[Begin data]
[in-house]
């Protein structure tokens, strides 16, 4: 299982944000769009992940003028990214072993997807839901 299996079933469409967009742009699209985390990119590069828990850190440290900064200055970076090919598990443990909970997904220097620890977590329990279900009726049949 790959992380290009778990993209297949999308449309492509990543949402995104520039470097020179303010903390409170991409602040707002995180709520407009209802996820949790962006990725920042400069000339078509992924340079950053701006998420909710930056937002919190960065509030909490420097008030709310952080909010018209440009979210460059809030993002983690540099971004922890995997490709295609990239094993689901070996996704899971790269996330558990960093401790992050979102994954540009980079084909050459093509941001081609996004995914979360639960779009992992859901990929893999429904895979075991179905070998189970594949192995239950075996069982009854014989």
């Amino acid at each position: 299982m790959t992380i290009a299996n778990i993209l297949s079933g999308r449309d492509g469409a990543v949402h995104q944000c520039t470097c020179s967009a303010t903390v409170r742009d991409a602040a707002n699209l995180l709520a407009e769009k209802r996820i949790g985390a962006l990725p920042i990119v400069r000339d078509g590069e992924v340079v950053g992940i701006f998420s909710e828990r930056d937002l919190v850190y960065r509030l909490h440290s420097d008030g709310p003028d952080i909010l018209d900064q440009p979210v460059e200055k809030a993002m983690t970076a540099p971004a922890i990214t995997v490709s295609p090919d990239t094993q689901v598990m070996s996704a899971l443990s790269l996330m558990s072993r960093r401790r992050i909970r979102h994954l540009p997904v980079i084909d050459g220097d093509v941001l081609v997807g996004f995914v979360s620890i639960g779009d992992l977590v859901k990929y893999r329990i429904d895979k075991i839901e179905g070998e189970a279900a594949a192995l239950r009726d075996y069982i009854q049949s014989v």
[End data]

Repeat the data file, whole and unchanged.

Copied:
[in-house]
């Protein structure tokens, strides 16, 4: 299982944000769009992940003028990214072993997807839901 299996079933469409967009742009699209985390990119590069828990850190440290900064200055970076090919598990443990909970997904220097620890977590329990279900009726049949 790959992380290009778990993209297949999308449309492509990543949402995104520039470097020179303010903390409170991409602040707002995180709520407009209802996820949790962006990725920042400069000339078509992924340079950053701006998420909710930056937002919190960065509030909490420097008030709310952080909010018209440009979210460059809030993002983690540099971004922890995997490709295609990239094993689901070996996704899971790269996330558990960093401790992050979102994954540009980079084909050459093509941001081609996004995914979360639960779009992992859901990929893999429904895979075991179905070998189970594949192995239950075996069982009854014989």
């Amino acid at each position: 299982m790959t992380i290009a299996n778990i993209l297949s079933g999308r449309d492509g469409a990543v949402h995104q944000c520039t470097c020179s967009a303010t903390v409170r742009d991409a602040a707002n699209l995180l709520a407009e769009k209802r996820i949790g985390a962006l990725p920042i990119v400069r000339d078509g590069e992924v340079v950053g992940i701006f998420s909710e828990r930056d937002l919190v850190y960065r509030l909490h440290s420097d008030g709310p003028d952080i909010l018209d900064q440009p979210v460059e200055k809030a993002m983690t970076a540099p971004a922890i990214t995997v490709s295609p090919d990239t094993q689901v598990m070996s996704a899971l443990s790269l996330m558990s072993r960093r401790r992050i909970r979102h994954l540009p997904v980079i084909d050459g220097d093509v941001l081609v997807g996004f995914v979360s620890i639960g779009d992992l977590v859901k990929y893999r329990i429904d895979k075991i839901e179905g070998e189970a279900a594949a192995l239950r009726d075996y069982i009854q049949s014989v």